RAW VIDEO: Xian JH-7 Chinese fighter jet nose-dives into field at air show

A Chinese air force jet crashed at an air show on Friday, leaving one of the pilots missing and presumed dead.

Footage aired by China Central Television showed the jet sputtering and then nose-diving into a field outside the northern city of Xi'an as one of the pilots ejected from the cockpit and landed beneath an open parachute.

Only one parachute was seen opening, and the plane, a two-seater JH-7 "Flying Leopard" fighter-bomber, burst into flames upon crashing. The other pilot's seat appeared not to have ejected.

The pilot who ejected suffered only minor injuries, but his comrade appeared to have been trapped in the doomed plane, the official Xinhua News Agency said, citing eyewitnesses and air show organizer, He Liang.

The plane crashed more than 1 mile (2 kilometers) from the nearest onlookers and there were no deaths or injuries on the ground.

The crash is being investigated and it wasn't clear if mechanical problems or pilot error was to blame. The plane is powered by two highly reliable license-built Spey Mk202 engines and it was considered unlikely that both would have stalled at the same time.

The Chinese-made JH-7 entered service in 2004 and is a mainstay of the country's air force and naval aviation, with more than 100 built.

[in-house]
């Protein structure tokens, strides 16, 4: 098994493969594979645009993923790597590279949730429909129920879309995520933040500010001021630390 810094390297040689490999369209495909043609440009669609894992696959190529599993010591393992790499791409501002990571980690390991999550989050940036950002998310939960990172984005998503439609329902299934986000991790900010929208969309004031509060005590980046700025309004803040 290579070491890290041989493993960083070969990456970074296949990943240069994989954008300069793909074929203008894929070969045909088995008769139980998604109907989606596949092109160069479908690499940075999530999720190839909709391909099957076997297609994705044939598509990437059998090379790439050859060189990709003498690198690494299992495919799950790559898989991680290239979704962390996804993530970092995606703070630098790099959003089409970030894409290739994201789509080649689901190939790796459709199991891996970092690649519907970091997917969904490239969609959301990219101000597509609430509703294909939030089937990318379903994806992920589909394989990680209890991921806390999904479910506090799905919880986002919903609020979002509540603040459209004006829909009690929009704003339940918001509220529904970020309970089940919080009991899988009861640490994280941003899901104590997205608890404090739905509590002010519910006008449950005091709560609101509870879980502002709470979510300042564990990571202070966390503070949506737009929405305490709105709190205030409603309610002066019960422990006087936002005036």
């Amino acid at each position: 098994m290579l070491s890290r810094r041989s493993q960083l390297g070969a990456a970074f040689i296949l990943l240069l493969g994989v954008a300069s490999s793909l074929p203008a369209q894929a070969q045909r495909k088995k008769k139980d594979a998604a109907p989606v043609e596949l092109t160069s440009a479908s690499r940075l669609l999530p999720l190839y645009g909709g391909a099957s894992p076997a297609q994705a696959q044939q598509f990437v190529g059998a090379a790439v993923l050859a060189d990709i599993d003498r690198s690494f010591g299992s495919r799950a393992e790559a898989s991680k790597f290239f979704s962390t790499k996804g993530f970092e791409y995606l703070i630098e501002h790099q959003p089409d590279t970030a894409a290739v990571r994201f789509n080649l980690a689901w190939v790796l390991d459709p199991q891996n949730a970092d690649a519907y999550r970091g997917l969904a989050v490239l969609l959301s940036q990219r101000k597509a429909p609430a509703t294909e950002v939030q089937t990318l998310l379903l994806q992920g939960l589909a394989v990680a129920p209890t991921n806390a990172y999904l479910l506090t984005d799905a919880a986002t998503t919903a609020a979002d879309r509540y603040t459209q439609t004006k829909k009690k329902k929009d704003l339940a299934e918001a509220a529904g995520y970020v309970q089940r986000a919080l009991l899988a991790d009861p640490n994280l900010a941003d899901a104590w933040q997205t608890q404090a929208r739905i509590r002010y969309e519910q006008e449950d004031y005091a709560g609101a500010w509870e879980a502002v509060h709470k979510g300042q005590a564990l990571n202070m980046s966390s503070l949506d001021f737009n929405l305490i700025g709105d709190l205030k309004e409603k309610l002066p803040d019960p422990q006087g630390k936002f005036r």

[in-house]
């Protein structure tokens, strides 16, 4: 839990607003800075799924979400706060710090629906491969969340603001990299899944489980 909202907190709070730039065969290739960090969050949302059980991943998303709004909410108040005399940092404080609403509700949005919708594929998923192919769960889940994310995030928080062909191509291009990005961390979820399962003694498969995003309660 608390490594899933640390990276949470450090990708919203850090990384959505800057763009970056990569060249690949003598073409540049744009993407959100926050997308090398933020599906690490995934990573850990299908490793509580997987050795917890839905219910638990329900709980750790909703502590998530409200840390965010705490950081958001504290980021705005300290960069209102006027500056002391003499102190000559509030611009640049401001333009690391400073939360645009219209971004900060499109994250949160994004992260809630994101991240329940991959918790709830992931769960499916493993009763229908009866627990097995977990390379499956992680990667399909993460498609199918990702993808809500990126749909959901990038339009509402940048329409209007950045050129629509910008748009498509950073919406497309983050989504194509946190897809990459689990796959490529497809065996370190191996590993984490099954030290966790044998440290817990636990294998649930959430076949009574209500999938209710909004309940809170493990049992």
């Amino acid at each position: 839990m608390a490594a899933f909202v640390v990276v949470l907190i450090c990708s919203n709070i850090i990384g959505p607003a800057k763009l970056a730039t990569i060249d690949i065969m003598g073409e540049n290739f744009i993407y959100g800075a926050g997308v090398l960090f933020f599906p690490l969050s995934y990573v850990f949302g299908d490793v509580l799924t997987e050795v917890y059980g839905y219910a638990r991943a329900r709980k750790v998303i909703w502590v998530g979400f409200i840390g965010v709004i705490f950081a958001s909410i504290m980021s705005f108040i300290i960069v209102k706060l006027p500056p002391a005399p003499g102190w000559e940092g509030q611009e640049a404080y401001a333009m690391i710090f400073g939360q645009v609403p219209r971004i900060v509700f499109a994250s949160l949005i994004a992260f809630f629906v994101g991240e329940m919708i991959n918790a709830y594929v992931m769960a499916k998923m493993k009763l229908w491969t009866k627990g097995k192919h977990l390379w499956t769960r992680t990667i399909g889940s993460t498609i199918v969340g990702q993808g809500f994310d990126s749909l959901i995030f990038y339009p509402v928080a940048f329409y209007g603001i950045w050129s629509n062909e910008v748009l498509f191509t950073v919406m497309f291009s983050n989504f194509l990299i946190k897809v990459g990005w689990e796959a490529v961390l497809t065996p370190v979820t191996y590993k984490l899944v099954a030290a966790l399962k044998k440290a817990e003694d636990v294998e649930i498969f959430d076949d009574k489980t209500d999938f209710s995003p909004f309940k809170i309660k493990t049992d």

At least one of the planes crashed previously _ during a China-Russian joint exercise in 2009, killing both pilots.

China rarely released information about military accidents, but the public nature of the crash and the rapid spread of images of it happening on the Internet made it impossible to keep secret.

Piper Aerostar 600: Safe landing in marsh. Golfers surprised by emergency touchdown near Mt. Pleasant course; 2 in plane OK. South Carolina.

Two men brought a sputtering plane down beside a Mount Pleasant golf course Thursday, and won accolades from golfers for avoiding the rough.

The men climbed safely out of the twin-engine Piper Aerostar six-seater after it crash-landed at 2:06 p.m. in a marsh, about 500 yards from RiverTowne Country Club's 9th hole. A number of golfers called 911, and some took time to watch as rescue workers reached the plane in all-terrain vehicles and an airboat.